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Nat Commun. 2015 Jul 27;6:7829. doi: 10.1038/ncomms8829.

Genetic, molecular and physiological basis of variation in Drosophila gut immunocompetence.

Author information

1
1] Global Health Institute, School of Life Sciences, Station 19, EPFL, 1015 Lausanne, Switzerland [2] Institute of Bioengineering, School of Life Sciences, Station 19, EPFL, 1015 Lausanne, Switzerland.
2
Global Health Institute, School of Life Sciences, Station 19, EPFL, 1015 Lausanne, Switzerland.
3
Institute of Bioengineering, School of Life Sciences, Station 19, EPFL, 1015 Lausanne, Switzerland.
4
School of BioSciences, Bio21 Institute, The University of Melbourne, Parkville, Victoria 3010, Australia.
5
1] Institute of Bioengineering, School of Life Sciences, Station 19, EPFL, 1015 Lausanne, Switzerland [2] Swiss Institute of Bioinformatics, 1015 Lausanne, Switzerland.

Abstract

Gut immunocompetence involves immune, stress and regenerative processes. To investigate the determinants underlying inter-individual variation in gut immunocompetence, we perform enteric infection of 140 Drosophila lines with the entomopathogenic bacterium Pseudomonas entomophila and observe extensive variation in survival. Using genome-wide association analysis, we identify several novel immune modulators. Transcriptional profiling further shows that the intestinal molecular state differs between resistant and susceptible lines, already before infection, with one transcriptional module involving genes linked to reactive oxygen species (ROS) metabolism contributing to this difference. This genetic and molecular variation is physiologically manifested in lower ROS activity, lower susceptibility to ROS-inducing agent, faster pathogen clearance and higher stem cell activity in resistant versus susceptible lines. This study provides novel insights into the determinants underlying population-level variability in gut immunocompetence, revealing how relatively minor, but systematic genetic and transcriptional variation can mediate overt physiological differences that determine enteric infection susceptibility.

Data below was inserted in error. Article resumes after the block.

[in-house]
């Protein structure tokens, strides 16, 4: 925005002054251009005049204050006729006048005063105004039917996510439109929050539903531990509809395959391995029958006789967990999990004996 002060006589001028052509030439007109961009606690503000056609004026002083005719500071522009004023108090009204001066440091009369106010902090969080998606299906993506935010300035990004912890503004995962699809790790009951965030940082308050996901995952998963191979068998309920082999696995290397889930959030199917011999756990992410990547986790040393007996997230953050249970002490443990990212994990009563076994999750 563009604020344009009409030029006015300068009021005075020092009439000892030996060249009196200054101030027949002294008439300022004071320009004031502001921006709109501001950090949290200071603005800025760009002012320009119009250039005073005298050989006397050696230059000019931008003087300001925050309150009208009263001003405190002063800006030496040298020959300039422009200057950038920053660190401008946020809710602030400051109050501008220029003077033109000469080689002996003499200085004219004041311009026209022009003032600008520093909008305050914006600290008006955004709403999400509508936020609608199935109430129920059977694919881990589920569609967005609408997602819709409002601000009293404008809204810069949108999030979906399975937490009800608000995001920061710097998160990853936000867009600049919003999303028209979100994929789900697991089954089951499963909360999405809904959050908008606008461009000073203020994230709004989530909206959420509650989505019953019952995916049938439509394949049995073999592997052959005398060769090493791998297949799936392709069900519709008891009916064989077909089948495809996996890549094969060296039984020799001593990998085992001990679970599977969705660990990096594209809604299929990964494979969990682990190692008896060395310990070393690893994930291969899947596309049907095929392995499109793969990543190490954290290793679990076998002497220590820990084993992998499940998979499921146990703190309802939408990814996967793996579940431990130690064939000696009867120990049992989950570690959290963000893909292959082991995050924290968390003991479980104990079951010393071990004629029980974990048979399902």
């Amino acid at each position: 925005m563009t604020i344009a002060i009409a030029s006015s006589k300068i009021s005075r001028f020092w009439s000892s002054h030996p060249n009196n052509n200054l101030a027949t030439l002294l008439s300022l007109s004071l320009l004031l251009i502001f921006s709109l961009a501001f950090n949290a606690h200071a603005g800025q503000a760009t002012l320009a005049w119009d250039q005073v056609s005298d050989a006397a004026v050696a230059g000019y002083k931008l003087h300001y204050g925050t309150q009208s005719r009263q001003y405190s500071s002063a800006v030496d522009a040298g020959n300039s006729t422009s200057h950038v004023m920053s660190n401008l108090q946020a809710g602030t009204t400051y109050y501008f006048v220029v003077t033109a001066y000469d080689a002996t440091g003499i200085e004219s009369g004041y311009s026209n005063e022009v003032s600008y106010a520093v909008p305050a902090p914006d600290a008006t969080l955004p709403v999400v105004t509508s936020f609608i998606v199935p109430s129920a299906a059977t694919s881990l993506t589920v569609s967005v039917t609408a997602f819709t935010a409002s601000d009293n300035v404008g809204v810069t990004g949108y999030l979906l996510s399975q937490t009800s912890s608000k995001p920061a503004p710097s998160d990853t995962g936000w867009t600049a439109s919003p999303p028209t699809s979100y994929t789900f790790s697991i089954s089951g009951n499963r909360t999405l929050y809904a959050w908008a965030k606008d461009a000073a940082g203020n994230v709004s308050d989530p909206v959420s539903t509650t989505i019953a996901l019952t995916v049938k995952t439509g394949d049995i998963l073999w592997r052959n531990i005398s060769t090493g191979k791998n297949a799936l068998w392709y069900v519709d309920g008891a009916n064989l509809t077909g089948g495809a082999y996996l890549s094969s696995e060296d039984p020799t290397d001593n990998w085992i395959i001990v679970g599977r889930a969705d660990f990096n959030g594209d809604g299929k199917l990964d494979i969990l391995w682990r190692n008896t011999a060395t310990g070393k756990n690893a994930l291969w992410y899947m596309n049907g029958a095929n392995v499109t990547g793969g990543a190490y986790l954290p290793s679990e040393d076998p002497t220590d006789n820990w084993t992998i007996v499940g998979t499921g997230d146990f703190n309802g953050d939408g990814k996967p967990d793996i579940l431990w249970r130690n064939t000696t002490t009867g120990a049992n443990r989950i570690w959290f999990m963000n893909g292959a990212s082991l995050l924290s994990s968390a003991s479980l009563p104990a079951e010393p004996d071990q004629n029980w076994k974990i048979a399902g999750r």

PMID:
26213329
PMCID:
PMC4525169
DOI:
10.1038/ncomms8829
[Indexed for MEDLINE]
Free PMC Article

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